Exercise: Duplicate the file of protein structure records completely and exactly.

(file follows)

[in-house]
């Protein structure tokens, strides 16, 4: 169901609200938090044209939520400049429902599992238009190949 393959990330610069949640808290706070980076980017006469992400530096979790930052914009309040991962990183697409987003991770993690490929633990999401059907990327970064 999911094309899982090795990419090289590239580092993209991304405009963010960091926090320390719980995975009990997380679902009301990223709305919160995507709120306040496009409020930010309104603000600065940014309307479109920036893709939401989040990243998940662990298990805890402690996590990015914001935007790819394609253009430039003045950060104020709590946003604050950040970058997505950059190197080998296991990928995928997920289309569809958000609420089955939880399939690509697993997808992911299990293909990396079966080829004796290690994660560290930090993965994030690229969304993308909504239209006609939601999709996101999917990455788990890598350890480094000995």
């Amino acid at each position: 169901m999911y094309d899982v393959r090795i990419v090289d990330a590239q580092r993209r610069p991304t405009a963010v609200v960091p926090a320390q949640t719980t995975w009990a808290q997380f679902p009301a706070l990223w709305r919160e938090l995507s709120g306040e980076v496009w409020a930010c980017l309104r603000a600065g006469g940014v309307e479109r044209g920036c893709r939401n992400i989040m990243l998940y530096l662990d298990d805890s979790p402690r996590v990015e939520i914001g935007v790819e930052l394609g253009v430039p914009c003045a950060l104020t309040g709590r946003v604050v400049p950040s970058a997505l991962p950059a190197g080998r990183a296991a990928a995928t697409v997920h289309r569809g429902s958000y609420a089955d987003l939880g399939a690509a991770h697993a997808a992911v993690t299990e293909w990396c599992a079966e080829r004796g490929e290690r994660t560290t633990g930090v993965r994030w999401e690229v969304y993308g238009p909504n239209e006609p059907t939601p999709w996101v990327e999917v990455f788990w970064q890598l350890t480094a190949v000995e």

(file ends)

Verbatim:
[in-house]
């Protein structure tokens, strides 16, 4: 169901609200938090044209939520400049429902599992238009190949 393959990330610069949640808290706070980076980017006469992400530096979790930052914009309040991962990183697409987003991770993690490929633990999401059907990327970064 999911094309899982090795990419090289590239580092993209991304405009963010960091926090320390719980995975009990997380679902009301990223709305919160995507709120306040496009409020930010309104603000600065940014309307479109920036893709939401989040990243998940662990298990805890402690996590990015914001935007790819394609253009430039003045950060104020709590946003604050950040970058997505950059190197080998296991990928995928997920289309569809958000609420089955939880399939690509697993997808992911299990293909990396079966080829004796290690994660560290930090993965994030690229969304993308909504239209006609939601999709996101999917990455788990890598350890480094000995």
């Amino acid at each position: 169901m999911y094309d899982v393959r090795i990419v090289d990330a590239q580092r993209r610069p991304t405009a963010v609200v960091p926090a320390q949640t719980t995975w009990a808290q997380f679902p009301a706070l990223w709305r919160e938090l995507s709120g306040e980076v496009w409020a930010c980017l309104r603000a600065g006469g940014v309307e479109r044209g920036c893709r939401n992400i989040m990243l998940y530096l662990d298990d805890s979790p402690r996590v990015e939520i914001g935007v790819e930052l394609g253009v430039p914009c003045a950060l104020t309040g709590r946003v604050v400049p950040s970058a997505l991962p950059a190197g080998r990183a296991a990928a995928t697409v997920h289309r569809g429902s958000y609420a089955d987003l939880g399939a690509a991770h697993a997808a992911v993690t299990e293909w990396c599992a079966e080829r004796g490929e290690r994660t560290t633990g930090v993965r994030w999401e690229v969304y993308g238009p909504n239209e006609p059907t939601p999709w996101v990327e999917v990455f788990w970064q890598l350890t480094a190949v000995e």